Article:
Properties in Edinburgh and Glasgow sell faster than in cities elsewhere in the UK, according to a new report.
The average UK property takes 96 days to sell, according to the latest City Rate of Sale report from Post Office Money, compared to 41 and 50 days in Edinburgh and Glasgow respectively.
The report, developed with the Centre for Economics and Business Research (Cebr), examines the average time a property takes to sell in more than 20 major cities across the UK.
Cities in the west of the UK were more likely to see a longer wait, with residences in Liverpool and Belfast typically taking over 100 days (112 and 119 respectively) to sell.
Owen Woodley, managing director of Post Office Money, said: “Against a backdrop of muted but steady increases in house prices across the country and sustained demand from the FTB market, these movements in time to sell reflect the changes in the number of properties listed for sale in cities across the UK.
“We know from previous research that first time buyers are taking a flexible approach to finding an affordable home, most especially towards location. Second Steppers in contrast, have less flexibility as they are specifically looking to move to a new area (39 per cent) or a bigger property (35 per cent).
“Therefore, on the whole across the UK, the number of houses on the market has fallen because those looking to trade up are struggling to find good properties at acceptable prices. This is likely to become a growing issue as buyers are more likely to wait out the current market until price growth returns more forcefully.”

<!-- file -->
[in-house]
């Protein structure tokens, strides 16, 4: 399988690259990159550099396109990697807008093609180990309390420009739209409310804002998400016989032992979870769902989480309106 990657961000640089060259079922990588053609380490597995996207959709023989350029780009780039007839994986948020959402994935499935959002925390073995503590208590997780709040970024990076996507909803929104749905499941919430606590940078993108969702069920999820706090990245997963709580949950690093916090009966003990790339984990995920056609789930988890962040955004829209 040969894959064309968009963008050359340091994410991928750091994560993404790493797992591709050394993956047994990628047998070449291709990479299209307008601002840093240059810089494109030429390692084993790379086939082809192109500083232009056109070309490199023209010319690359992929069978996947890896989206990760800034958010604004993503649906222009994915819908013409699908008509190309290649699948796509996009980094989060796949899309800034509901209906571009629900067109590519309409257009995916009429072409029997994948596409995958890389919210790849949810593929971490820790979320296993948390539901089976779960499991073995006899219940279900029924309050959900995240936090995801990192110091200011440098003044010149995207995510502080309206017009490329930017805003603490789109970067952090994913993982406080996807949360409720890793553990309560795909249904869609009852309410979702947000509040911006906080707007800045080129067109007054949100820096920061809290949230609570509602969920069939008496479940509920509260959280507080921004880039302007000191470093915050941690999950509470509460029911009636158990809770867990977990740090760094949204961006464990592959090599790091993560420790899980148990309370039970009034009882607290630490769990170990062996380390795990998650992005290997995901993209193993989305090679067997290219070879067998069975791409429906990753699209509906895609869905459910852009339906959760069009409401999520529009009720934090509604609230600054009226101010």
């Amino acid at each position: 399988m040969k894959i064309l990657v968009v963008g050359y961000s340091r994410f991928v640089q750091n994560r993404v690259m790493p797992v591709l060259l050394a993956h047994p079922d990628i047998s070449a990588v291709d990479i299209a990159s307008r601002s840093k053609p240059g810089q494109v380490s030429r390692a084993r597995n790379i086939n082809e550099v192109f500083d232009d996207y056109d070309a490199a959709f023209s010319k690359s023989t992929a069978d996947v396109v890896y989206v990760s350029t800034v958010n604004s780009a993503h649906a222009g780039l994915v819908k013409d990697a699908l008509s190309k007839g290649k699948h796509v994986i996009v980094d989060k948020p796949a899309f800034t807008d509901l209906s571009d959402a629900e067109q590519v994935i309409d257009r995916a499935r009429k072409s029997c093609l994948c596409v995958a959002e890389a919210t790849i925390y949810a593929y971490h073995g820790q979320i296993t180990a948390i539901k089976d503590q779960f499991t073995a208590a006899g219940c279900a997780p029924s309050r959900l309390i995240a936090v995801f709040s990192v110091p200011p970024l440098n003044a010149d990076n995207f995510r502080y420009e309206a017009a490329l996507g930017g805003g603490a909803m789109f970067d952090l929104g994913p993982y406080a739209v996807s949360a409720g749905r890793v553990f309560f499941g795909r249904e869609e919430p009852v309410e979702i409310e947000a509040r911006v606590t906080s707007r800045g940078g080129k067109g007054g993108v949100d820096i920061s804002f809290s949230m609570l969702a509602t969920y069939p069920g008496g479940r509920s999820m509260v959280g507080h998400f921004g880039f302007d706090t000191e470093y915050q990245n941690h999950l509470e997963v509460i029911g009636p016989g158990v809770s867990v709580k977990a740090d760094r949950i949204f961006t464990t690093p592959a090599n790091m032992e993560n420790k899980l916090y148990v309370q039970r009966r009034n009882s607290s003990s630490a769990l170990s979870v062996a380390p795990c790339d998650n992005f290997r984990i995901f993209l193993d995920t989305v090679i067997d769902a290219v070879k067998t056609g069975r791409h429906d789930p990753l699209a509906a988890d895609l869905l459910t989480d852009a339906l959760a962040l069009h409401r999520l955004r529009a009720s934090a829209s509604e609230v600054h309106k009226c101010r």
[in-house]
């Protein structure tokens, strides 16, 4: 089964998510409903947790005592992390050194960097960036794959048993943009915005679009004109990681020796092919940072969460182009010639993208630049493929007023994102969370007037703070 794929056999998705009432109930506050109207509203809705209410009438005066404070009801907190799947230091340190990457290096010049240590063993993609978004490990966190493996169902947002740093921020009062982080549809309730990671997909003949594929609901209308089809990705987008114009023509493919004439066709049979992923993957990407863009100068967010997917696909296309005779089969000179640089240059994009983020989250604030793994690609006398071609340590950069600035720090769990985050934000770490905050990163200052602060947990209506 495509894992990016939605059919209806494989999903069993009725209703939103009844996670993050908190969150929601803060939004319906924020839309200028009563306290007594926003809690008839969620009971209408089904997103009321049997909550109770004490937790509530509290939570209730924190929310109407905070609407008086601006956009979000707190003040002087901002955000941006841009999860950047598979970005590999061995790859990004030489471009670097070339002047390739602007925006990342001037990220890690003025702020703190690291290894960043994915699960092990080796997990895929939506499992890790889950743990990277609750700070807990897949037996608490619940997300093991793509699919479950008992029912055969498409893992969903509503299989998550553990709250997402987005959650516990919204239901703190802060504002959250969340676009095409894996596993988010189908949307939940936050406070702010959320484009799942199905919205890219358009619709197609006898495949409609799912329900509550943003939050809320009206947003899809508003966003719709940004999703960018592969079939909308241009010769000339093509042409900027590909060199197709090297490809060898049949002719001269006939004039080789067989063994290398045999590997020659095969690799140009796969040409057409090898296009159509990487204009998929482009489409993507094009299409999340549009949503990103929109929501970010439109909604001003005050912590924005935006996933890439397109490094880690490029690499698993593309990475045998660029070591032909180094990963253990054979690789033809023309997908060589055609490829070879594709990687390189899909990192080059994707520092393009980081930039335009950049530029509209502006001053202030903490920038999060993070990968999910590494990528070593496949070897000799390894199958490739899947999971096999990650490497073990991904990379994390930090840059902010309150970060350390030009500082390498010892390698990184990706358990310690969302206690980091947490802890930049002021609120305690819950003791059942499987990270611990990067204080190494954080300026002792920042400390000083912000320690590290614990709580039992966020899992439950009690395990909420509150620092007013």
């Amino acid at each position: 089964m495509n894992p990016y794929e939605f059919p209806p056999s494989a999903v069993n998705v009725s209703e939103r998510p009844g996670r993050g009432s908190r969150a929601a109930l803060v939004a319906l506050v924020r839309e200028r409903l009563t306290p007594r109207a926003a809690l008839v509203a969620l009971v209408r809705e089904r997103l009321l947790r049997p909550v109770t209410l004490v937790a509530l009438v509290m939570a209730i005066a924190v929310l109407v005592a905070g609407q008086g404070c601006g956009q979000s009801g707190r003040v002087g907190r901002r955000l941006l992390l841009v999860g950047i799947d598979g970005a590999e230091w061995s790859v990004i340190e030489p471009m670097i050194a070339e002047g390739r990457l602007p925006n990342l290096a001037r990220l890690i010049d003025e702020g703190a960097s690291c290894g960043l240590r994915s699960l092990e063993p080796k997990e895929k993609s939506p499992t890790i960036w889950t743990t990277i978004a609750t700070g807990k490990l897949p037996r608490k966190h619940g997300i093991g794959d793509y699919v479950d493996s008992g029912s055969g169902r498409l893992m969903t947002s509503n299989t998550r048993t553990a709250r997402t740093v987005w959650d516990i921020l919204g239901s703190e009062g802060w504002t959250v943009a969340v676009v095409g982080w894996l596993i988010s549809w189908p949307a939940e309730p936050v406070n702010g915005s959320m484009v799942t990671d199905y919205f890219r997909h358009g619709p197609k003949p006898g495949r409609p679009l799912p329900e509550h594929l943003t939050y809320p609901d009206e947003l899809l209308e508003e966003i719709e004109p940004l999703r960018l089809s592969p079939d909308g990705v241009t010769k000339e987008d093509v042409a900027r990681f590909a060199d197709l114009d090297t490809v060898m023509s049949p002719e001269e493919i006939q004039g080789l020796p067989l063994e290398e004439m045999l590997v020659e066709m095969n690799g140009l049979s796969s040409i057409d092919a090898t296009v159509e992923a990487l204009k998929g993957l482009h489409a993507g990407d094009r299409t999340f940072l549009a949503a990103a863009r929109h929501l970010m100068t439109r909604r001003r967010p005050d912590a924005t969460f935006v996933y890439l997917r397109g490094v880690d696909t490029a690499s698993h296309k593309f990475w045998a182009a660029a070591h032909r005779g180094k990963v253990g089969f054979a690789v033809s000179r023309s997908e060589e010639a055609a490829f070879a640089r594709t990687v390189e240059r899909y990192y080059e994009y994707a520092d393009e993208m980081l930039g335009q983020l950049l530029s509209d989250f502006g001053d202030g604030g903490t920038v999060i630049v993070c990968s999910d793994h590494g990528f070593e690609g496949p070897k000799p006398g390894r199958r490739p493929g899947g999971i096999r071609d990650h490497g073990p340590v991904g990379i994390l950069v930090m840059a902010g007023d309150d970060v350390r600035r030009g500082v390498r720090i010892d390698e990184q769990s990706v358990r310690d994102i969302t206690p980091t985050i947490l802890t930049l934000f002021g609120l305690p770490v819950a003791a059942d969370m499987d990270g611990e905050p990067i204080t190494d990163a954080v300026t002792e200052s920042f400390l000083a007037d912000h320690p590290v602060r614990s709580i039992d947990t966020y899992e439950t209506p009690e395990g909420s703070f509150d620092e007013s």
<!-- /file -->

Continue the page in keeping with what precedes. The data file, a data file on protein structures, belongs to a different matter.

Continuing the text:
Edinburgh and Stoke on Trent have seen the biggest fall in the time properties spend on the market – despite the fact that they are opposite ends of the spectrum in terms of house price growth.
The Edinburgh housing market has become increasingly competitive in recent years, and a lack of new buildings is responsible for the fall in time on market and increase in prices. Edinburgh has also seen prices rise by 10.4 per cent over the past year, well above the 3.9 per cent growth for Scotland as a whole.
Stoke-On-Trent, meanwhile, is a hotspot for FTBs; this has stimulated demand for houses priced under £250,000 and reduced the time on the market. However, competition has not increased so much for more expensive properties, as a number of newly built properties in the area have increased supply, this has placed downward pressure on prices. Homes in Stoke-on-Trent increased by only 0.9 per cent in value, the smallest increase of any major city in the UK.